View comments Volcano watch: Island fissures steaming, lake water receding Carpio hits red carpet treatment for China Coast Guard PLAY LIST 02:14Carpio hits red carpet treatment for China Coast Guard02:56NCRPO pledges to donate P3.5 million to victims of Taal eruption00:56Heavy rain brings some relief in Australia02:37Calm moments allow Taal folks some respite03:23Negosyo sa Tagaytay City, bagsak sa pag-aalboroto ng Bulkang Taal01:13Christian Standhardinger wins PBA Best Player award More than 50 weavers overcame the odds and spent countless hours to make more than 1,200 ribbons in less than four months.The couple hopes that this is just the start of something even bigger in store for the Marawi weavers and their families.“For us, it was really our advocacy to make it sustainable. The reason why this is dying is because a lot of weavers stopped working because it’s not sustainable in helping them and their families and that’s a big challenge for us. How to make it sustainable livelihood for them especially with the fact that we had to start again from the ground up,” said Salika.Jardin lived in an area most affected by the war. He had nothing left of his home after it burned down.“Weaving those ribbons was a big help to us because when we accepted the job, the pain was still fresh in each and everyone of us here in Marawi,” he said.Sports Related Videospowered by AdSparcRead Next Hurting Banchero delivers impressive performance in honor of late best friend China population now over 1.4 billion as birthrate falls Jiro Manio arrested for stabbing man in Marikina Weaving has been a cultural tradition in Marawi but the Maranaoans have been struggling to keep it alive through the changing times especially when the city came under siege in May of last year that lasted for nearly five months.During the war, lives, homes and livelihood were lost. In the aftermath, bombed-out buildings, rubble from destroyed establishments and bullet-punctured walls describing a city in tatters are those left of Marawi.But amid adversities, hope, perseverance and the fight to revive the true identity of the Maranaoan and their culture remained.“First, we wanted to do this to help the weavers, but we were shocked to learn that our equipment were destroyed. We encountered a lot of other challenges but I kept telling them this is going to be one of those that will prove that we can get back to our feet,” said Salika Maguindanao-Samad in Filipino, who, along with her husband Jardin, led the efforts in making the ribbons. “We were inspired and thankful because this is also our livelihood before that has somehow been forgotten but now, it’s giving us hope.”“We encouraged them to bring back weaving because that is something that we can be proud of and not be known for all the wrong reasons of being labeled as terrorists. We want to show that we are known for something much bigger than that and that we have a culture,” said Jardin in Filipino. “That’s what we want the world to know about us.”ADVERTISEMENT Winfrey details her decision to withdraw from Simmons film Steam emission over Taal’s main crater ‘steady’ for past 24 hours Jury of 7 men, 5 women selected for Weinstein rape trial Lacson: Calamity fund cut; where did P4 billion go? Lights inside SMX hall flicker as Duterte rants vs Ayala, Pangilinan anew The commemorative piece was created by Daniel dela Cruz, a renowned Filipino metal sculptor.“The title of the medal is ‘Alab ng Puso’ and it’s the fire in the heart which I think each and every triathlete needs to be able to finish the race,” said Dela Cruz.FEATURED STORIESSPORTSGinebra beats Meralco again to capture PBA Governors’ Cup titleSPORTSAfter winning title, time for LA Tenorio to give back to Batangas folkSPORTSTim Cone, Ginebra set their sights on elusive All-Filipino crownBut a medal won’t be one without a ribbon and making it was no easy task either.Staying true to the Filipino theme, each sling was made by weavers from war-torn Marawi. LATEST STORIES ALAB NG PUSO. These specially handcrafted medals and ribbons from Marawi weavers will be one of the prizes for the finishers of the first Ironman race in the Philippines.A reward like no other awaits finishers of the first full-distance Ironman race in the Philippines.Each participant who completes the arduous 3.8-kilometer swim, 180 km bike and 42 km run earns a special medal that not only symbolizes victory but also signifies the Filipino spirit and the sport of triathlon.ADVERTISEMENT MOST READ Don’t miss out on the latest news and information. Dave Chappelle donates P1 million to Taal relief operations
1 Chelsea midfielder Eden Hazard was named the Professional Footballers’ Association Player of the Year on Sunday.The 24-year-old won the vote of his peers after a stunning season in which he has netted 18 goals across all competitions to help Chelsea claim Capital One Cup glory and put them on the brink of a first Premier League title since 2010.“I’m very happy,” said the Belgian, after picking up his prize at the Grosvenor Hotel in London.“One day I want to be the best and what I did this season is play very well, Chelsea played very well.“I don’t know if I deserve to win but it is good for me. It is good, it is better to be voted by the players – they know everything about football. This is good. I’m very happy.”Hazard was also named in the PFA Premier League team of the year – for the third time in his three seasons in England.He was one of six Blues players in the XI, along with captain John Terry, Gary Cahill, Branislav Ivanovic, Nemanja Matic and Diego CostaTottenham’s Harry Kane was the only English attacking player in the team of the season and also took home the 2014/15 Young Player of the Year award.The 21-year-old has enjoyed a remarkable rise to stardom, scoring 30 goals for Spurs in all competitions this term despite not being given a regular starting slot until November.He helped Mauricio Pochettino’s men to the Capital One Cup final, and also scored 79 seconds into his senior England debut as a substitute in the 4-0 European Championship qualifying victory over Lithuania at Wembley last month.Here are the winners from Sunday night’s Professional Footballers’ Association awards event:PFA Player of the Year: Eden Hazard, Chelsea (2nd Harry Kane, Tottenham, 3rd, David De Gea, Manchester United)PFA Young Player of the Year: Harry Kane, Tottenham (2nd Eden Hazard, Chelsea, 3rd Philippe Coutinho, Liverpool)PFA Merit award: Steven Gerrard, Liverpool and Frank Lampard, Manchester CityPFA Women’s Player of the Year: Ji So-yun, Chelsea LadiesPFA Women’s Young Player of the Year: Leah Williamson, Arsenal Ladies Eden Hazard in action for Chelsea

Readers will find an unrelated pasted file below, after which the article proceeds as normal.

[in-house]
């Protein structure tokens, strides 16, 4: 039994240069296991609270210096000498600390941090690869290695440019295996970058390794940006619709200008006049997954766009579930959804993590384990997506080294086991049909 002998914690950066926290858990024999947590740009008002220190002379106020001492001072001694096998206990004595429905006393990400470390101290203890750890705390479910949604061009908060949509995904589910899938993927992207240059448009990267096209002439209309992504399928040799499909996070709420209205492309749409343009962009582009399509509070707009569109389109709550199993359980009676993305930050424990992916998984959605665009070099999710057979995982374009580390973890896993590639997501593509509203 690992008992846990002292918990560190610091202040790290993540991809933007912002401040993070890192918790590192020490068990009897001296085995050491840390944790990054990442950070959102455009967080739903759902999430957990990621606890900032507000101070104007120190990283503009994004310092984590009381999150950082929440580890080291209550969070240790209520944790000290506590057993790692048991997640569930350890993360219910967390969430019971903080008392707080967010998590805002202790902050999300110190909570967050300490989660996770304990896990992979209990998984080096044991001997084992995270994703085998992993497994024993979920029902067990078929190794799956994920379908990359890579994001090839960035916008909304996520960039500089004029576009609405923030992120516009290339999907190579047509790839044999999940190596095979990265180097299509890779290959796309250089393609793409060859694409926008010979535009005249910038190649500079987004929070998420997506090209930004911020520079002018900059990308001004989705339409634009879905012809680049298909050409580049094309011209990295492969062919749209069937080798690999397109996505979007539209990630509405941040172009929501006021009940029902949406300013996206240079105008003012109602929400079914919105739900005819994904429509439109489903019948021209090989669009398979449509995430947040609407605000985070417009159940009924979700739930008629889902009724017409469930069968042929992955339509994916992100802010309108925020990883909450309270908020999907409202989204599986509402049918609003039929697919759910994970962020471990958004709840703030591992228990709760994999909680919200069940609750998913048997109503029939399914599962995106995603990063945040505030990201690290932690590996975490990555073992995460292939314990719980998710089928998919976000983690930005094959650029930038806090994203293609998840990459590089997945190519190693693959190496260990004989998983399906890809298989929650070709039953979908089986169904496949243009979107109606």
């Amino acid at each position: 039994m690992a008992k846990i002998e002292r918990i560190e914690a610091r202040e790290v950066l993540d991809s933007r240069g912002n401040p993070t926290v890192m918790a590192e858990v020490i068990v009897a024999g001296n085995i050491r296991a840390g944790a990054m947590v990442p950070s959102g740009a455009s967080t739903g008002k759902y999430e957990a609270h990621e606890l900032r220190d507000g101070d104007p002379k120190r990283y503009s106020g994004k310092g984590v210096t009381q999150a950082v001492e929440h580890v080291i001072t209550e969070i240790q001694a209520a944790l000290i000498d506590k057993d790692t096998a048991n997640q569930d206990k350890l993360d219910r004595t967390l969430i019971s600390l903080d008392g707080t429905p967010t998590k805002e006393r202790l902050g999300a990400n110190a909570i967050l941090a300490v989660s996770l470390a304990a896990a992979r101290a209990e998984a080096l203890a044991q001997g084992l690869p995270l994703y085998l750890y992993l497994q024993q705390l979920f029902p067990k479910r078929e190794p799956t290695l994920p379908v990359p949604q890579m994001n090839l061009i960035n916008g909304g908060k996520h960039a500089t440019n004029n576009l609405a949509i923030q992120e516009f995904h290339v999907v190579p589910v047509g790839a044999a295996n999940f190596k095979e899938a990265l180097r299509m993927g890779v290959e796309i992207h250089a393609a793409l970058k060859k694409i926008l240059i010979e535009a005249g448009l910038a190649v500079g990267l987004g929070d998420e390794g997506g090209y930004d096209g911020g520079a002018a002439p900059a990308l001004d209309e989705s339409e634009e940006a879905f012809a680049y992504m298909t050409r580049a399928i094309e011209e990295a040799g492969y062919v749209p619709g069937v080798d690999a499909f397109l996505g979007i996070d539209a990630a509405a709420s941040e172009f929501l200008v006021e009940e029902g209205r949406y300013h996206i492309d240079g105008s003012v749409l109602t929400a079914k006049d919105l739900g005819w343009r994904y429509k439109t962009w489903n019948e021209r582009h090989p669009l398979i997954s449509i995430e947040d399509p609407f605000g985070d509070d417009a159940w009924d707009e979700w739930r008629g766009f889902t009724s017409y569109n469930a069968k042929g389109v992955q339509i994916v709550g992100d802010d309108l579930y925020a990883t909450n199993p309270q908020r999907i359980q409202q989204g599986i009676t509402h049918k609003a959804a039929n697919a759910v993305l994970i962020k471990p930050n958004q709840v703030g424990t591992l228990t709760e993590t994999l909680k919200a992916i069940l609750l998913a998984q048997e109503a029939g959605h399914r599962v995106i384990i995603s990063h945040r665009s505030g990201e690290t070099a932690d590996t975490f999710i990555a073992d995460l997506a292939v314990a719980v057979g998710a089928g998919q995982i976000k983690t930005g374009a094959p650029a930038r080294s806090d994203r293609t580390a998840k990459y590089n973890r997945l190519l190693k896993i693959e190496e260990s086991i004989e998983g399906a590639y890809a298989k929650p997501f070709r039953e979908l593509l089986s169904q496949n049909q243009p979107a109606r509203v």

Girl Scouts in Sitka are doing more than selling cookies this year. One local troop is concerned about the safety of a heavily-used crosswalk. The scouts hope to persuade the Alaska Department of Transportation that the intersection is more hazardous than the state thinks it is.Girl Scout Thin Mint cookies. (Photo courtesy of Wikipedia Commons)Standing outside the McDonald’s on Halibut Point Road, it’s easy to see the street is busy for any city, especially Sitka.Cars and semi-trucks whiz by on the island’s main thoroughfare, which is near several apartment buildings, neighborhoods and three schools.An accident here last year sent teenager Cody Bergman to Harborview Hospital in Seattle, after he was hit by a pickup truck while riding his bike across the street. Bergman had to be medevaced after the accident because of a serious head injury.“It was a pretty traumatic, life-altering accident and it was hard for me just as a neighbor and you know he’s been playing with my son since he’s been in kindergarten,” said Retha Winger, the leader of Girl Scout Troop 4140. “It was difficult to watch I’d hope we can do something to prevent another family to have to go through that.”During the past month, the troop of 10 teens gathered 55 comments about the intersection.People mentioned several near-misses between children and vehicles. One said they saw a driver on a cell phone hit a little girl on a bike. Others mentioned how it is dark and visibility is poor turning off of Peterson.Cathy Poulson, whose husband Steve Will died in 2008 after being hit on his bicycle at the intersection, also submitted her thoughts. Will was KCAW’s program director. Her husband probably came out of the street too quickly for the driver to see him, Poulson wrote, but still the sightline is nonexistent because of a slight hill on HPR and a power box near Peterson street.The teen Girl Scouts even have their personal stories about the street crossing. Here’s 14-year-old Autumn Dismore and Winger:“One time it was some of us, we were walking across the street over there and we had those flag things and a car across Peterson street almost hit us,” Dismore said.“That’s a daily occurrence for a lot of people at this particular intersection,” said Winger.The flag that she’s talking about is one of the neon orange pennants the DOT placed on either side of crosswalk last fall to increase visibility of pedestrians. Jeremy Woodrow is the DOT’s communications officer.“We have been working with the community in Sitka to identify ways to improve visibility for pedestrians at that intersection,” Woodrow said. “That is one of those improvements we’ve come to an agreement and put in place.”The Girl Scout troop is working with Rep. Jonathan Kreiss-Tomkin’s office to forward the testimonials they collected to the DOT. Winger says they are hoping to win approval to install solar-powered crosswalk signs, similar to ones the city is installing on Edgecumbe Drive.“We’re going to do some fundraising and trying to get some local contributions, we know the state’s budgets are pretty tight but it’s a really important safety issue for Sitka,” said Winger.Still, the comments are mainly anecdotal. The DOT relies on numbers to make changes, Woodrow says. From 2008-2012, the most recent data DOT has available, there were four reported accidents at the HPR-Peterson intersection.Three were bumper to bumper crashes and one was an angled wreck. None involved pedestrians, Woodrow says.“When we make our decisions on roadway improvements or safety improvements these are data driven improvements and we make sure if we’re going to make a change there’s substantial backing of why we made that change,” Woodrow said.He says the department is always trying to gather information on state roadways and looks forward to receiving the troop’s comments. Winger is optimistic, and believes her Girl Scout troop can make a difference for the community.“We all want to be safe and we hope our children are looking both ways and doing the right thing but you know stuff happens it gets icy and dark and whatever we can do to make our kids safer getting to where they need to go,” said Winger.According to DOT data, a little more than half of the state’s car crashes occur at intersections.